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Living with Schizophrenia

Living with Schizophrenia

“Your daughter has schizophrenia,” I told the woman.

“Oh, my God, anything but that,” she replied. “Why couldn’t she have leukemia or some other disease instead?”

“But if she had leukemia she might die,” I pointed out. “Schizophrenia is a much more treatable disease.”

The woman looked sadly at me, then down at the floor. She spoke softly. “I would still prefer that my daughter had leukemia.”

“This book is a product of a thousand such conversations,” writes research psychiatrist and schizophrenia specialist E. Fuller Torrey, M.D., in Surviving Schizophrenia: A Manual for Families, Patients And Providers. Getting a diagnosis of schizophrenia can be devastating. Families and patients alike think there’s no hope. What follows may be shock, shame and confusion. But schizophrenia isn’t a death sentence or an inevitable descent into psychosis and violence, as some movies and shows would have you believe. Even though it may be terrifying, receiving a proper diagnosis is a good thing: It’s one step closer to the right treatment.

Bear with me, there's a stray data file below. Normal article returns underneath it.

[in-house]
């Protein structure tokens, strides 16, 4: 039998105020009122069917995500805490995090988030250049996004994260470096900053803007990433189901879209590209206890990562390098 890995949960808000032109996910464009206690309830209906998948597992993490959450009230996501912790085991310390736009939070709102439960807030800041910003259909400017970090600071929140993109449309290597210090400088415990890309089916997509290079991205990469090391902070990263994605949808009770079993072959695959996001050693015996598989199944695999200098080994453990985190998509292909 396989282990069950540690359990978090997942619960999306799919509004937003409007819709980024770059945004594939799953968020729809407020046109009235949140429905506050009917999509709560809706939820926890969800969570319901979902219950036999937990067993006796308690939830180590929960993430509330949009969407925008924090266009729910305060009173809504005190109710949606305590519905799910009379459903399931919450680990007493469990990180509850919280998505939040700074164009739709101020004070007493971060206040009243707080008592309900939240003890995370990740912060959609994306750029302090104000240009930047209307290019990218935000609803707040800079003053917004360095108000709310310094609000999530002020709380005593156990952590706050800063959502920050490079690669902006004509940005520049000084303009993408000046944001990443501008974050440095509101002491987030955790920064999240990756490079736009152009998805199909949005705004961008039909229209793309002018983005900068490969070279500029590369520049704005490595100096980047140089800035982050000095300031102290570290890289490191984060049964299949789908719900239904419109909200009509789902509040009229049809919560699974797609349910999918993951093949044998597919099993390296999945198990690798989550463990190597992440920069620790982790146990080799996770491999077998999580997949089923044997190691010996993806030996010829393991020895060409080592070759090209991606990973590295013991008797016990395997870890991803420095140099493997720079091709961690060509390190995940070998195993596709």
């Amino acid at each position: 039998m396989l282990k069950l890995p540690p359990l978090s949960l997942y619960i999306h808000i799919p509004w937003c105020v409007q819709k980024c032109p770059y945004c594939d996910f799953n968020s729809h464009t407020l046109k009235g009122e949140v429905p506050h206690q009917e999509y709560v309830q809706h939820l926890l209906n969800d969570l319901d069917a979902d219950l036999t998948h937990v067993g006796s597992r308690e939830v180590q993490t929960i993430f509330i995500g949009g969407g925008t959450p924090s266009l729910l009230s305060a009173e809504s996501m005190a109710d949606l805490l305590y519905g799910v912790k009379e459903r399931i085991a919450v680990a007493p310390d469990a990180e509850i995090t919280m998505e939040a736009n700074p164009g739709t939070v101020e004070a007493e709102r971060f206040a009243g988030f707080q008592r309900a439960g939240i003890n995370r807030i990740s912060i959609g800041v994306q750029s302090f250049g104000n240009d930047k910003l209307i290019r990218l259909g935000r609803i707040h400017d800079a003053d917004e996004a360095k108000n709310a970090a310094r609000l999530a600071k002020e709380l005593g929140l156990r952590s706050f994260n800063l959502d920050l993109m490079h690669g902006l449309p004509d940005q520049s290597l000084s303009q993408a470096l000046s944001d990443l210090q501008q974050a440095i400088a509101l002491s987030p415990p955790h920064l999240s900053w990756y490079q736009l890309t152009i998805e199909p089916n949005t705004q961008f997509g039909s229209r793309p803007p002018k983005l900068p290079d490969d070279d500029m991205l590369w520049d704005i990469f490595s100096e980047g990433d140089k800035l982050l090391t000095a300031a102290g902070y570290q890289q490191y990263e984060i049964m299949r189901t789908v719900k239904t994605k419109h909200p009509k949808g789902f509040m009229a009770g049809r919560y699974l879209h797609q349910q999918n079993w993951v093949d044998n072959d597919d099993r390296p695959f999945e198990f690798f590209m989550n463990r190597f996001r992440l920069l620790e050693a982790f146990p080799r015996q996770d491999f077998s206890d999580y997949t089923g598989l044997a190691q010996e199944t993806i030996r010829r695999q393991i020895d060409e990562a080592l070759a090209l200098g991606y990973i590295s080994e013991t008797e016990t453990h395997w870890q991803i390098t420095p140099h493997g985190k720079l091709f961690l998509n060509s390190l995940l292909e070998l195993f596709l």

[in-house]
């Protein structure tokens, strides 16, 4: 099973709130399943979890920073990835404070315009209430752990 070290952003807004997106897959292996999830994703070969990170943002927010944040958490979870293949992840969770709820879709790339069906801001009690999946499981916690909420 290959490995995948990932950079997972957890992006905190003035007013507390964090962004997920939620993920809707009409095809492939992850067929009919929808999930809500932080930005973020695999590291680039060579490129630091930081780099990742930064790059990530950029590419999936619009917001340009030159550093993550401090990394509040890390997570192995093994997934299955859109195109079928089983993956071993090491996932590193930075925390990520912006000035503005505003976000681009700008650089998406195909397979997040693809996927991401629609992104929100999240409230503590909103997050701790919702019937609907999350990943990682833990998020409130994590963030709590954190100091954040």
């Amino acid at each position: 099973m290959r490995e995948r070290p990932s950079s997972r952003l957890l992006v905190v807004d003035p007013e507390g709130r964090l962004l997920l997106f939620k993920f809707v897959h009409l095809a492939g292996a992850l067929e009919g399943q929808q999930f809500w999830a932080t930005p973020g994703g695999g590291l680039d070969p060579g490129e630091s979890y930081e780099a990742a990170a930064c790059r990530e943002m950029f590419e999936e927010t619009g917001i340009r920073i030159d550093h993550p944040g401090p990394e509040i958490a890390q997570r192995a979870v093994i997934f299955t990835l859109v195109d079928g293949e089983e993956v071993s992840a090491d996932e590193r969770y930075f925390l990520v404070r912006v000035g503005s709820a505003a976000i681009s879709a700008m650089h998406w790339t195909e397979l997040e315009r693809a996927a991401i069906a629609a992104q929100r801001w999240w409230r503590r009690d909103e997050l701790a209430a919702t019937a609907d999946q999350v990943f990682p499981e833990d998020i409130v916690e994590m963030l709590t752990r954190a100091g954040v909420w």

“Earlier treatment and shorter duration of untreated psychosis is associated with better treatment response, less likelihood of relapse and better clinical outcome,” said Sandra De Silva, Ph.D, psychosocial treatment co-director and outreach director at the Staglin Music Festival Center for the Assessment and Prevention of Prodromal States (CAPPS) at UCLA, departments of psychology and psychiatry.

Here’s a look at what effective treatment for schizophrenia entails, how you can manage the disorder, and what to do if you notice early warning signs.

Early Diagnosis of Schizophrenia

Schizophrenia rarely occurs unexpectedly. Instead, it produces a gradual decline in functioning. There are usually early warning signs, referred to as the “prodrome,” which last one to three years, and provides the perfect place to intervene.